I have an algorithm that works with extremely large numbers around the order of 2 raised to the power 4,500,000. I use the BigInteger class in .NET 4 to handle these numbers.

The algorithm is very simple in that it is a single loop that reduces a large initial number based on some predefined criteria. With each iteration, the number is reduced by around 10 exponents so 4,500,000 would become 4,499,990 in the next iteration.

I am currently getting 5.16 iterations per second or 0.193798 seconds per iteration. Based on that the total time for the algorithm should be roughly 22 hours to bring the exponent value down to 0.

The problem is, as the number is reduced, the time required to process the number in memory is reduced as well. Plus, as the exponent reduces to the 200,000 range, the iterations per second become huge and the reduction per iteration also increases exponentially.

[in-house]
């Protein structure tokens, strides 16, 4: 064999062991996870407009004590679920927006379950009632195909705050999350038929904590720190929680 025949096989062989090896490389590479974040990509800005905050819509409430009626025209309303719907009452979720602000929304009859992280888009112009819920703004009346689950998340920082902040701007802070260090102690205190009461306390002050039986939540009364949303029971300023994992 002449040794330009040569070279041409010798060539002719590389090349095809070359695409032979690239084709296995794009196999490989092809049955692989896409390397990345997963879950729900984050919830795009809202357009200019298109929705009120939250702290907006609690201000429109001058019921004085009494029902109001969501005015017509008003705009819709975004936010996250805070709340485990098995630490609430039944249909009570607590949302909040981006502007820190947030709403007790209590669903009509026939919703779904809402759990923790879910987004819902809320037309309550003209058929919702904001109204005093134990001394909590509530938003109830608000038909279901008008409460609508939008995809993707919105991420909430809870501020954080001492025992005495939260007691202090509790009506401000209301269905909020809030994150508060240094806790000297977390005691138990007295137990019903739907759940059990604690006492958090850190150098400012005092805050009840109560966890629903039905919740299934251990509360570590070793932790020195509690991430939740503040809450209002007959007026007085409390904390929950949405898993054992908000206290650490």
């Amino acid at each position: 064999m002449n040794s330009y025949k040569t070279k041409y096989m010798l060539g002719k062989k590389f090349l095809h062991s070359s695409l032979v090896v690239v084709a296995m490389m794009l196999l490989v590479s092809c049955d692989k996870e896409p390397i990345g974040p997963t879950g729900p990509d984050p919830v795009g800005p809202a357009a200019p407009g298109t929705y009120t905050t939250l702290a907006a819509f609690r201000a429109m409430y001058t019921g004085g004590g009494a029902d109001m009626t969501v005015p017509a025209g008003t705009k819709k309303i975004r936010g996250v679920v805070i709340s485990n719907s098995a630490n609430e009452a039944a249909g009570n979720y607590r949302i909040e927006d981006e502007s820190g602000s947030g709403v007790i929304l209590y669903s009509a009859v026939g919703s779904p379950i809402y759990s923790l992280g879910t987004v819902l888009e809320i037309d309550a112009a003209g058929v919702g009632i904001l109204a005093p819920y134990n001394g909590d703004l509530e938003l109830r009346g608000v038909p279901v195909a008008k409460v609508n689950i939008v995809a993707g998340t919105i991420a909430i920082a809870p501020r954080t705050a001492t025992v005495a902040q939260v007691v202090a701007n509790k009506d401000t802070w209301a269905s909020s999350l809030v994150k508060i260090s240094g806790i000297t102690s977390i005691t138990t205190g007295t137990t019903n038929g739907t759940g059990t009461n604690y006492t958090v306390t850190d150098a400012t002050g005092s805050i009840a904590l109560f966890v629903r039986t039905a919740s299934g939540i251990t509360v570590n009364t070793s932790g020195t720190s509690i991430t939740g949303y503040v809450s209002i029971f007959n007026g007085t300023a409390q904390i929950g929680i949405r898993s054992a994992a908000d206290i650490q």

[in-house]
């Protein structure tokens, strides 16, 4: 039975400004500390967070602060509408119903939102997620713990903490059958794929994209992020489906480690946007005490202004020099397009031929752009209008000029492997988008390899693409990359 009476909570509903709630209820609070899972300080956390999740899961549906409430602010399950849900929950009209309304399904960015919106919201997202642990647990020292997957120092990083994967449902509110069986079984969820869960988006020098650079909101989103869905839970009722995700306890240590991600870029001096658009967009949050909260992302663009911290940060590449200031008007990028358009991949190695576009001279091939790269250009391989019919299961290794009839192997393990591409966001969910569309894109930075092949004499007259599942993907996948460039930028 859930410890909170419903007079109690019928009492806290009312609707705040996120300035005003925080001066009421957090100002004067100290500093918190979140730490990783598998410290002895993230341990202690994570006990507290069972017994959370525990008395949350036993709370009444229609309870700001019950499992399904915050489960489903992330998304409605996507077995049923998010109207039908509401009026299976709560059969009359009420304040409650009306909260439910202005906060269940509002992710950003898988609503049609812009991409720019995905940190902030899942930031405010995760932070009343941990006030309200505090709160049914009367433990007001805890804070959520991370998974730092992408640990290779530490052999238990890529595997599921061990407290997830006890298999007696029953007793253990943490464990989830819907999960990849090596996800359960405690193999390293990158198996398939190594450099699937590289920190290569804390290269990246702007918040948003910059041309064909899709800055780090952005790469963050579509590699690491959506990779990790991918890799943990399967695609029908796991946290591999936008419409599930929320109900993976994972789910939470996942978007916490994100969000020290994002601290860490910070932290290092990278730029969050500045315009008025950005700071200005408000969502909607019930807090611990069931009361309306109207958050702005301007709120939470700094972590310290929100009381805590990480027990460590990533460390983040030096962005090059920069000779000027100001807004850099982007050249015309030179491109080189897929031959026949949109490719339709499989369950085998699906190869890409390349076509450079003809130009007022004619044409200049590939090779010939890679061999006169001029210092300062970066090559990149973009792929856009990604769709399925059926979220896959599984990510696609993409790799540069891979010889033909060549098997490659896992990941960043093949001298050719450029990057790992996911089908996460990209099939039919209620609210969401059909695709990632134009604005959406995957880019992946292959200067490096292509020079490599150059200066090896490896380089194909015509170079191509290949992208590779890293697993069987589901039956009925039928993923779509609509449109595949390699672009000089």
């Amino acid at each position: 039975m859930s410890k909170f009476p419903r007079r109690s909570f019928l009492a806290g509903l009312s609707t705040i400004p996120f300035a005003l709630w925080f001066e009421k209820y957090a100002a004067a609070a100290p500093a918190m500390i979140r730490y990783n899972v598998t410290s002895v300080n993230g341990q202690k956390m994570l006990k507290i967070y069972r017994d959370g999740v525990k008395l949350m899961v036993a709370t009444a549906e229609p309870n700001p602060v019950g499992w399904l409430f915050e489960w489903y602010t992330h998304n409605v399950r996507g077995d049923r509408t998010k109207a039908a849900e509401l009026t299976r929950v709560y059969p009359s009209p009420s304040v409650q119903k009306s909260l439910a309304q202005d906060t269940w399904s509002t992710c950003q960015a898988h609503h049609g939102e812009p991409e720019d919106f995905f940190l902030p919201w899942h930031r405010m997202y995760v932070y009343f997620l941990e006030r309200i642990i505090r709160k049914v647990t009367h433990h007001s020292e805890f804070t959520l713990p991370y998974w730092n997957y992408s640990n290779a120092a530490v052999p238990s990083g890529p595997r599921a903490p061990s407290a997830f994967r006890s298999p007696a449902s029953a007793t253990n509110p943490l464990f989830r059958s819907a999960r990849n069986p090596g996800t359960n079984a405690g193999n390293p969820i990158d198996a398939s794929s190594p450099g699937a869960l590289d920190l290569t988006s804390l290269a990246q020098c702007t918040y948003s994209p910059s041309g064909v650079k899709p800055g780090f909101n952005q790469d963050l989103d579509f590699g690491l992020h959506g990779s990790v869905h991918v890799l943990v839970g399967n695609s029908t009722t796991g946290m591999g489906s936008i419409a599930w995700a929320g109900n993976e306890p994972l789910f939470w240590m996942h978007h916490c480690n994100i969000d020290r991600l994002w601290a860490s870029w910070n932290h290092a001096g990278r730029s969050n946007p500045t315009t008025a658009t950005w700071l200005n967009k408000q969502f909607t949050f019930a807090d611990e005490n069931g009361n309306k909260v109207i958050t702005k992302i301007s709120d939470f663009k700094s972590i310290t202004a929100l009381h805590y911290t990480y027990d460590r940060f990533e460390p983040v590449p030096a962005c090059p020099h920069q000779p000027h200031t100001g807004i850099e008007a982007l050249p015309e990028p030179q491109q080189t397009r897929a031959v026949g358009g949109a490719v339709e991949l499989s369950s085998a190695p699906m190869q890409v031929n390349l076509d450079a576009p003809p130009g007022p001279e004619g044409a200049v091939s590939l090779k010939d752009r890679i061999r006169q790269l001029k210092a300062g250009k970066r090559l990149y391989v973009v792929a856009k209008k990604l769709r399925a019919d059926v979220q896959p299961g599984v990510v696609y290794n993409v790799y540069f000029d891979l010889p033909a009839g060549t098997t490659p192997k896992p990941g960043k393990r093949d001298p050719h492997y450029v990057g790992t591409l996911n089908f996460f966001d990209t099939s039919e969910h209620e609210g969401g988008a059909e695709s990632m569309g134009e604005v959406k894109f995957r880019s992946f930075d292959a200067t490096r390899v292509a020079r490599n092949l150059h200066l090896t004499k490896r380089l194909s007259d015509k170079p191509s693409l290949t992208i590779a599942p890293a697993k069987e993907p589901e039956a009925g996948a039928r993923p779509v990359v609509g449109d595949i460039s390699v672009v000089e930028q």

Instead of letting the algo run for a whole day, is there a mathematical way to calculate how much time it would take based on an initial starting number and iterations per second?

This would be very helpful since I can measure improvements of optimization attempts quickly.

Consider the following psuedocode:

```
double e = 4500000; // 4,500,000.
Random r = new Random();
while (e > 0)
{
BigInteger b = BigInteger.Power(2, e);
double log = BigInteger.Log(b, 10);
e -= Math.Abs(log * r.Next(1, 10));
}
```

`e`

is being reduced in each iteration. – Raheel Khan Feb 13 '13 at 11:47